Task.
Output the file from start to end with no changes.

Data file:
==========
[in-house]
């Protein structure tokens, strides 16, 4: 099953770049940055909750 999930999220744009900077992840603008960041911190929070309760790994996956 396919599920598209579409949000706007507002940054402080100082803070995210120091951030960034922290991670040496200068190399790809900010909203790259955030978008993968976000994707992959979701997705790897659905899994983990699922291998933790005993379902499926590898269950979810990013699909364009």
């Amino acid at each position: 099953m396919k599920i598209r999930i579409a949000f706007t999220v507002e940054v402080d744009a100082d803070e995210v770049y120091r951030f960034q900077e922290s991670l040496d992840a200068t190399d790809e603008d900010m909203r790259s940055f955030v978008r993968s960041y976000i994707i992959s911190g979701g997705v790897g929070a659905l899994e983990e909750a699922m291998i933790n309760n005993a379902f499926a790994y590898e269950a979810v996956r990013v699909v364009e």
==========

[in-house]
């Protein structure tokens, strides 16, 4: 099953770049940055909750 999930999220744009900077992840603008960041911190929070309760790994996956 396919599920598209579409949000706007507002940054402080100082803070995210120091951030960034922290991670040496200068190399790809900010909203790259955030978008993968976000994707992959979701997705790897659905899994983990699922291998933790005993379902499926590898269950979810990013699909364009």
């Amino acid at each position: 099953m396919k599920i598209r999930i579409a949000f706007t999220v507002e940054v402080d744009a100082d803070e995210v770049y120091r951030f960034q900077e922290s991670l040496d992840a200068t190399d790809e603008d900010m909203r790259s940055f955030v978008r993968s960041y976000i994707i992959s911190g979701g997705v790897g929070a659905l899994e983990e909750a699922m291998i933790n309760n005993a379902f499926a790994y590898e269950a979810v996956r990013v699909v364009e």